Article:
Fall Economic Statement Impacts on Rental Housing Sector

Finance Minister Freeland delivered the Fall Economic Statement on November 30. The main areas on which the Statement impacts the rental housing sector include the following:

No new taxes on rental investments:  Our sector has been increasingly concerned that the government may seek to increase capital gains taxes and/or impose interest deductibility limitations on rental housing. Such measures would be hugely negative impacting the supply and affordability of rental housing and ultimately harm both current and future renters. Advocacy will continue to be necessary to ensure the government does not consider either of these measures in the future.

Energy subsidies: The sum of $2.6B is being allocated to help 750,000 homeowners make energy-efficient improvements to their homes. Over the coming months, the government will outline details of a low-cost loan program that integrates and builds on available energy audits and grants, and which can be easily accessed by Canadians. This will be of particular interest to landlords in the secondary market.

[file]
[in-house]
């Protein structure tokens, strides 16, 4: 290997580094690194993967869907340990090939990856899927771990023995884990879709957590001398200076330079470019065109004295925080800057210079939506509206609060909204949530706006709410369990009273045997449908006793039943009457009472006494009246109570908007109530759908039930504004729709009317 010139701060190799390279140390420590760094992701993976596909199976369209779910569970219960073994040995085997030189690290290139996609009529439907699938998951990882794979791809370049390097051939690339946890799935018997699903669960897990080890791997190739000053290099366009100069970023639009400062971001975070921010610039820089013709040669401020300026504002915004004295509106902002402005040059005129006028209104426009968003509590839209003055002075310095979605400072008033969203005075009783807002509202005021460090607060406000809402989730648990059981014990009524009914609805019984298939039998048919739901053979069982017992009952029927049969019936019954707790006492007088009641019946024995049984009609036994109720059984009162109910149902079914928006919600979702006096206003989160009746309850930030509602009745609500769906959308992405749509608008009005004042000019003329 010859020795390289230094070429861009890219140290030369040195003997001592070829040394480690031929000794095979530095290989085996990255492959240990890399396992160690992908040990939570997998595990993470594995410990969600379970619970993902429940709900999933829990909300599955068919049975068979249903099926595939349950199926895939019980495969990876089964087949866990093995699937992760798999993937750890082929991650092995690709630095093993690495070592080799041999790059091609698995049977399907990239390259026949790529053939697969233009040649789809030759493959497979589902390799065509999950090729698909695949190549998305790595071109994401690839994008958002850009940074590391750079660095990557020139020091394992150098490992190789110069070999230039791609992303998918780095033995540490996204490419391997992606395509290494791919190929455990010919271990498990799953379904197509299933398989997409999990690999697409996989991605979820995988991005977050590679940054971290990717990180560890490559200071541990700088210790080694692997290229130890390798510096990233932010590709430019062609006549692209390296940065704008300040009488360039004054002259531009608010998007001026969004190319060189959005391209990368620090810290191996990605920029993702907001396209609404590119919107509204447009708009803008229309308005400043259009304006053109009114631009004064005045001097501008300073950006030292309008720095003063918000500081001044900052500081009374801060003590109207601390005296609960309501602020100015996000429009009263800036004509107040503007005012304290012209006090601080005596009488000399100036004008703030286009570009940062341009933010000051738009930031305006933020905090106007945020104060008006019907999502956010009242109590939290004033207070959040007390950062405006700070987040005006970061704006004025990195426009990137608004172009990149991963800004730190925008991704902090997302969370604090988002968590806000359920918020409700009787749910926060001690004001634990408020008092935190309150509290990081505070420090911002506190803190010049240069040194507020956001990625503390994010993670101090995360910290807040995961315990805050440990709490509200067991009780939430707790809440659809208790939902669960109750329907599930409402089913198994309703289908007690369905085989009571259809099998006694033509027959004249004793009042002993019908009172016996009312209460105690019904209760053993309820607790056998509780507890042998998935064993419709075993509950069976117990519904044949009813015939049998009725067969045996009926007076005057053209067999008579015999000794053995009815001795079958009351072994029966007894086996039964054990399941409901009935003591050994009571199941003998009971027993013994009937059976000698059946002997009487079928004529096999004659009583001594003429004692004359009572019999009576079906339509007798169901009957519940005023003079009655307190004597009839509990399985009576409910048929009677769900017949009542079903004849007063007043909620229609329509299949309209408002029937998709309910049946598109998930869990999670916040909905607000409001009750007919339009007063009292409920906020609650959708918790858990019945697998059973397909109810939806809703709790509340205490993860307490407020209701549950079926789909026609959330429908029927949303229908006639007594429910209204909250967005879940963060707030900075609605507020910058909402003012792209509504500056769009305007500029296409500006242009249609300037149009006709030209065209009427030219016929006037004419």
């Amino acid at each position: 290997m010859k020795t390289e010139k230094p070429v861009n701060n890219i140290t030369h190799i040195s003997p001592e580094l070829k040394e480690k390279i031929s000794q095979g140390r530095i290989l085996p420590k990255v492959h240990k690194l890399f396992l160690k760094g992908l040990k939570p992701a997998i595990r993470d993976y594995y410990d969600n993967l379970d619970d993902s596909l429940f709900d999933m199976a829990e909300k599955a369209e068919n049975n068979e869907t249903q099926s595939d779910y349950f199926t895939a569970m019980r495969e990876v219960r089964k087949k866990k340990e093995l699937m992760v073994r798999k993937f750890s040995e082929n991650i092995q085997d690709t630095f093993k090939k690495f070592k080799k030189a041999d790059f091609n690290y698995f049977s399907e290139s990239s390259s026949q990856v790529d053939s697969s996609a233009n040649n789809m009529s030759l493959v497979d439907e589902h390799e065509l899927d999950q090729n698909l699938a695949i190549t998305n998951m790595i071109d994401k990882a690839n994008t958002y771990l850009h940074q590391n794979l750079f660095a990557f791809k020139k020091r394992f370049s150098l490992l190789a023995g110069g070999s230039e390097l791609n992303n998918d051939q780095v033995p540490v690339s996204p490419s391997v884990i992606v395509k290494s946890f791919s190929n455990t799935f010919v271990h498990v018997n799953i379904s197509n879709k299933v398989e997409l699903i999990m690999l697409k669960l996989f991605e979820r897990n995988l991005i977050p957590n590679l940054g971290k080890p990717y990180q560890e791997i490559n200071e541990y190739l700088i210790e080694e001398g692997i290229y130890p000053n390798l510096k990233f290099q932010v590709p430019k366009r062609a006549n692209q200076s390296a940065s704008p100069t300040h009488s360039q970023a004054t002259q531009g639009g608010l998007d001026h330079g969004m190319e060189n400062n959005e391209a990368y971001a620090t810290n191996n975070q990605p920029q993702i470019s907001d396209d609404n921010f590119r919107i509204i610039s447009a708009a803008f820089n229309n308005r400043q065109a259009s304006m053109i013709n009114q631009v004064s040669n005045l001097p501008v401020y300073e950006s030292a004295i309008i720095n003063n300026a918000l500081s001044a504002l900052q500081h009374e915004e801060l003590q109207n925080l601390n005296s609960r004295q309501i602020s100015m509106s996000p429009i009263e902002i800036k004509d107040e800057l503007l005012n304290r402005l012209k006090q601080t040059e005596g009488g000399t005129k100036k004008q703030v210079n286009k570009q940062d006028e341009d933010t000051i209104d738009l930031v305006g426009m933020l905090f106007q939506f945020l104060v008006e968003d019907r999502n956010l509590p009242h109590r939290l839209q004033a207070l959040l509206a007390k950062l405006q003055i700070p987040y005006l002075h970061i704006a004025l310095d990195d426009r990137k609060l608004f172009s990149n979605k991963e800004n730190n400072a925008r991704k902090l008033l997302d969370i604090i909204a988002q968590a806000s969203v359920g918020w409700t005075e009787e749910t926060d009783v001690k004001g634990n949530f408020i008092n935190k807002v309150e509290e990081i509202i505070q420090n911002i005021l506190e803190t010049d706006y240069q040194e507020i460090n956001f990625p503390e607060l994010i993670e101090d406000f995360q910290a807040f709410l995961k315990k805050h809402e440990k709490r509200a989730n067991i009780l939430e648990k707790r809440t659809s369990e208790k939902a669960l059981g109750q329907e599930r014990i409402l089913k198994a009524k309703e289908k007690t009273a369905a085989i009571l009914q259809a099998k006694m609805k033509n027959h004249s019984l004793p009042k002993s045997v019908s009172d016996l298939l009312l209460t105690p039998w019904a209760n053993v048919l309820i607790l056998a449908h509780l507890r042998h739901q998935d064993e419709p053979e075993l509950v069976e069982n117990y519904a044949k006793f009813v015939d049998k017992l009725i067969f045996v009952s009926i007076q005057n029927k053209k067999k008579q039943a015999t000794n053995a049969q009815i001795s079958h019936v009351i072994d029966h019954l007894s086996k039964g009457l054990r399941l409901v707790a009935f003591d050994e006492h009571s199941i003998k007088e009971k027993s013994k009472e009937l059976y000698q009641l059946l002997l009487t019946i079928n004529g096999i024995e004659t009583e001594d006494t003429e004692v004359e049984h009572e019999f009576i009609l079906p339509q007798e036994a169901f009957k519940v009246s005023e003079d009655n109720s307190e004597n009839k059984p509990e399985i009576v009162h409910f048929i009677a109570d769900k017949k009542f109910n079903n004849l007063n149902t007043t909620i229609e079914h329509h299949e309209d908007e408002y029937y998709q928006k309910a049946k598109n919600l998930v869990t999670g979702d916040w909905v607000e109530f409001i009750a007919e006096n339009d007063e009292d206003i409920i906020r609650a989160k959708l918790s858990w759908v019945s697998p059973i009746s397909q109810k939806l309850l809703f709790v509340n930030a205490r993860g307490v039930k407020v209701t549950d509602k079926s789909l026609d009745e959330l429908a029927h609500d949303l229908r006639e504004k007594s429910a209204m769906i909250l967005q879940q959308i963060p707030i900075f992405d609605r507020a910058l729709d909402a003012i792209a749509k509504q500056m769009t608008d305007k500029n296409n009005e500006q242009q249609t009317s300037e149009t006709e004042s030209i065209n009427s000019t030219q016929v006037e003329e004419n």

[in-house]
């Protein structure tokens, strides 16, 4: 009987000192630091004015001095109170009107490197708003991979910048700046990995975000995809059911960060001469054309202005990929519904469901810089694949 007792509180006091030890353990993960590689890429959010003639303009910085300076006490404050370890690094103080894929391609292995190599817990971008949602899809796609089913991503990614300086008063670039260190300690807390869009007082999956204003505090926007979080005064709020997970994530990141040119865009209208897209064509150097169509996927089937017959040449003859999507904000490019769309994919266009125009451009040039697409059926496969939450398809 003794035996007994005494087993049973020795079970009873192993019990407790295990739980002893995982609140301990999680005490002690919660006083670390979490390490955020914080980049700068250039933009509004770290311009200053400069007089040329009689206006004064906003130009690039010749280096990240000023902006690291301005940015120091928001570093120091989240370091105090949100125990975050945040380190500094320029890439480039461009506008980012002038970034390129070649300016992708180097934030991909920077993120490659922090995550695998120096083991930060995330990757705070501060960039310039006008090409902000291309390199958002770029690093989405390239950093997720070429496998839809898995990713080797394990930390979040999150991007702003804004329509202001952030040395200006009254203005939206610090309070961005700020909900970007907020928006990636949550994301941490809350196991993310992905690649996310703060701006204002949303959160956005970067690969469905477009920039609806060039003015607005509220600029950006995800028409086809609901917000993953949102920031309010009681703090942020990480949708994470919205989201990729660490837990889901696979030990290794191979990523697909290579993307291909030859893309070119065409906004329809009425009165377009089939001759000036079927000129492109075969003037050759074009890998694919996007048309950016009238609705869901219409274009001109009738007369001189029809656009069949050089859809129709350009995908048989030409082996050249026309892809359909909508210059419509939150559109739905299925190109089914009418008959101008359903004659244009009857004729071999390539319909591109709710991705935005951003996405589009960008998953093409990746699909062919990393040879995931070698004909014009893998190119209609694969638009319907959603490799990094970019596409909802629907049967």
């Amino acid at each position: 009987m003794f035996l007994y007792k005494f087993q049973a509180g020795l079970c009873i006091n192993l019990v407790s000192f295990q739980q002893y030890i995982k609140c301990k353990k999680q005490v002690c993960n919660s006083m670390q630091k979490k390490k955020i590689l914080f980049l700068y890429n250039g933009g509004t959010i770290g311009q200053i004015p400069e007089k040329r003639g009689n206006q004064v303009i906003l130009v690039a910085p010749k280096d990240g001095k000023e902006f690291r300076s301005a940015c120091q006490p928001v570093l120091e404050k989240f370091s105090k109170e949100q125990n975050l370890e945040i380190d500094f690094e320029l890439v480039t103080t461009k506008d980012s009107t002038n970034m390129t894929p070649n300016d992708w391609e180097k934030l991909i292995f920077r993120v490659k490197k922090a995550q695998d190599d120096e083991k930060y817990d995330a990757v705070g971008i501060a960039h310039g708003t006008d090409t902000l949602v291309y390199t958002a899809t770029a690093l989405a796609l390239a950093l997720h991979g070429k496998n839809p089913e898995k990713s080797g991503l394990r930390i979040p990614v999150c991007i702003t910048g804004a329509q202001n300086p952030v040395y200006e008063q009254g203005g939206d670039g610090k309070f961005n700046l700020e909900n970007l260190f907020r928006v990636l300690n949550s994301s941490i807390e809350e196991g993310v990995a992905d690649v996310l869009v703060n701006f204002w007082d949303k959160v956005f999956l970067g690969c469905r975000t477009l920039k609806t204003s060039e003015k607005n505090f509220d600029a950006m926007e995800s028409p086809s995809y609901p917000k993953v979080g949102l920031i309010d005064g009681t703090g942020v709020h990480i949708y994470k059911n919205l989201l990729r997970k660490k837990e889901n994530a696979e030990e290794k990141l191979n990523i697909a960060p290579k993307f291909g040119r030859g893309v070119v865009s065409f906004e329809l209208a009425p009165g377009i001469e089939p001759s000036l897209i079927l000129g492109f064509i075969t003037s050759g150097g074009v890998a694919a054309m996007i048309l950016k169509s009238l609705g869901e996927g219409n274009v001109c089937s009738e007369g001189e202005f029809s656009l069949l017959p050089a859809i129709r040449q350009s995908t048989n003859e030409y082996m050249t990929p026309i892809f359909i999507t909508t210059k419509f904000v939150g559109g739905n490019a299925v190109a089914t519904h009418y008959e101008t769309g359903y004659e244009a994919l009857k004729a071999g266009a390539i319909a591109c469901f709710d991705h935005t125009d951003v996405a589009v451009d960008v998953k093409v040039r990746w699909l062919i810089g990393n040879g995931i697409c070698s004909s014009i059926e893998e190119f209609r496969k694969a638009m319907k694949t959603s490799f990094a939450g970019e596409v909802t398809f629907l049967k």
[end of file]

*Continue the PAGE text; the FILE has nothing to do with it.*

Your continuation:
Rental Construction Financing Initiative (RCFI):  The government has announced an additional $12B of loan support for new rental construction under the Rental Construction Financing Initiative (RCFI) over the next seven years to support the construction of an estimated 28,500 additional rental units. The money will all be in the form of loans at a favourable interest rate based on the interest rate paid by the Government of Canada. Rental developers need to meet affordability targets, energy efficiency targets and accessibility requirements.  This is a very positive move for the broader rental housing ecosystem.

Expansion of the First Time Homebuyers Program:  This existing incentive program is a shared equity mortgage that allows eligible first-time home buyers to lower their mortgage payments by sharing the cost of buying a home with the government. In exchange, the government shares in the equity growth.  Housing is a system and the ability to transition to home ownership for those who are able to do so creates more opportunities for renters and landlords alike by contributing to a healthier rental housing ecosystem.